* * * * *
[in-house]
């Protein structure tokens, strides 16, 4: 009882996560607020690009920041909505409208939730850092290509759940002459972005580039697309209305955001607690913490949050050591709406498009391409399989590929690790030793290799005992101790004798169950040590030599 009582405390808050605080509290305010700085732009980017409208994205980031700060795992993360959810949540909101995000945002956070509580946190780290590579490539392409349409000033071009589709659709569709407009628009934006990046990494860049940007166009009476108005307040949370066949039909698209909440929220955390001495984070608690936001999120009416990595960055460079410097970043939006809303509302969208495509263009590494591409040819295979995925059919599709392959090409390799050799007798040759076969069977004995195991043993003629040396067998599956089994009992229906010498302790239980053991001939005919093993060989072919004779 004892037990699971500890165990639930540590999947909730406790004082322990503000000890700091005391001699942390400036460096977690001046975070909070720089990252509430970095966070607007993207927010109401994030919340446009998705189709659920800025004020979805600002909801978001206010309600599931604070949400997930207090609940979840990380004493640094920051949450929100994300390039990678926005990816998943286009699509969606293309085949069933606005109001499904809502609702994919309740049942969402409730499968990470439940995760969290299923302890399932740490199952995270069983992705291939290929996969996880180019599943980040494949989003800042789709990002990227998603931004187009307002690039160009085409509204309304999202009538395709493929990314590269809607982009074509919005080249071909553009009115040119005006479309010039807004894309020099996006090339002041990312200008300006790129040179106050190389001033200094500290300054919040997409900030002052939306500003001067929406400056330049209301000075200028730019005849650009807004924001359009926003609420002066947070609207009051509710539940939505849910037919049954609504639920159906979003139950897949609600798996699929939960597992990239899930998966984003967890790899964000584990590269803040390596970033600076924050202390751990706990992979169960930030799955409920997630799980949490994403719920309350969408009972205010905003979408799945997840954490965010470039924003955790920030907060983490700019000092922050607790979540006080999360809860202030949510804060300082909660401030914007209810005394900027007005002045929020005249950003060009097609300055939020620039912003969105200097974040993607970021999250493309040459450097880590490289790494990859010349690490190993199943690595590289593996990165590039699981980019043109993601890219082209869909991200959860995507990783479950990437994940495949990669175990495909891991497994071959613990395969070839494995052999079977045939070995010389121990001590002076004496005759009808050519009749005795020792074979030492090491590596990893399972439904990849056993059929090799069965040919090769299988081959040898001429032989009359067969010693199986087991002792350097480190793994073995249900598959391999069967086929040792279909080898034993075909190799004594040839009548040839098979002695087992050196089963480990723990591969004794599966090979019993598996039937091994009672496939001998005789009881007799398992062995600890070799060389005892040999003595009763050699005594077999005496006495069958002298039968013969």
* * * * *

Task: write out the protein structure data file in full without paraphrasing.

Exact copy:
[in-house]
């Protein structure tokens, strides 16, 4: 009882996560607020690009920041909505409208939730850092290509759940002459972005580039697309209305955001607690913490949050050591709406498009391409399989590929690790030793290799005992101790004798169950040590030599 009582405390808050605080509290305010700085732009980017409208994205980031700060795992993360959810949540909101995000945002956070509580946190780290590579490539392409349409000033071009589709659709569709407009628009934006990046990494860049940007166009009476108005307040949370066949039909698209909440929220955390001495984070608690936001999120009416990595960055460079410097970043939006809303509302969208495509263009590494591409040819295979995925059919599709392959090409390799050799007798040759076969069977004995195991043993003629040396067998599956089994009992229906010498302790239980053991001939005919093993060989072919004779 004892037990699971500890165990639930540590999947909730406790004082322990503000000890700091005391001699942390400036460096977690001046975070909070720089990252509430970095966070607007993207927010109401994030919340446009998705189709659920800025004020979805600002909801978001206010309600599931604070949400997930207090609940979840990380004493640094920051949450929100994300390039990678926005990816998943286009699509969606293309085949069933606005109001499904809502609702994919309740049942969402409730499968990470439940995760969290299923302890399932740490199952995270069983992705291939290929996969996880180019599943980040494949989003800042789709990002990227998603931004187009307002690039160009085409509204309304999202009538395709493929990314590269809607982009074509919005080249071909553009009115040119005006479309010039807004894309020099996006090339002041990312200008300006790129040179106050190389001033200094500290300054919040997409900030002052939306500003001067929406400056330049209301000075200028730019005849650009807004924001359009926003609420002066947070609207009051509710539940939505849910037919049954609504639920159906979003139950897949609600798996699929939960597992990239899930998966984003967890790899964000584990590269803040390596970033600076924050202390751990706990992979169960930030799955409920997630799980949490994403719920309350969408009972205010905003979408799945997840954490965010470039924003955790920030907060983490700019000092922050607790979540006080999360809860202030949510804060300082909660401030914007209810005394900027007005002045929020005249950003060009097609300055939020620039912003969105200097974040993607970021999250493309040459450097880590490289790494990859010349690490190993199943690595590289593996990165590039699981980019043109993601890219082209869909991200959860995507990783479950990437994940495949990669175990495909891991497994071959613990395969070839494995052999079977045939070995010389121990001590002076004496005759009808050519009749005795020792074979030492090491590596990893399972439904990849056993059929090799069965040919090769299988081959040898001429032989009359067969010693199986087991002792350097480190793994073995249900598959391999069967086929040792279909080898034993075909190799004594040839009548040839098979002695087992050196089963480990723990591969004794599966090979019993598996039937091994009672496939001998005789009881007799398992062995600890070799060389005892040999003595009763050699005594077999005496006495069958002298039968013969």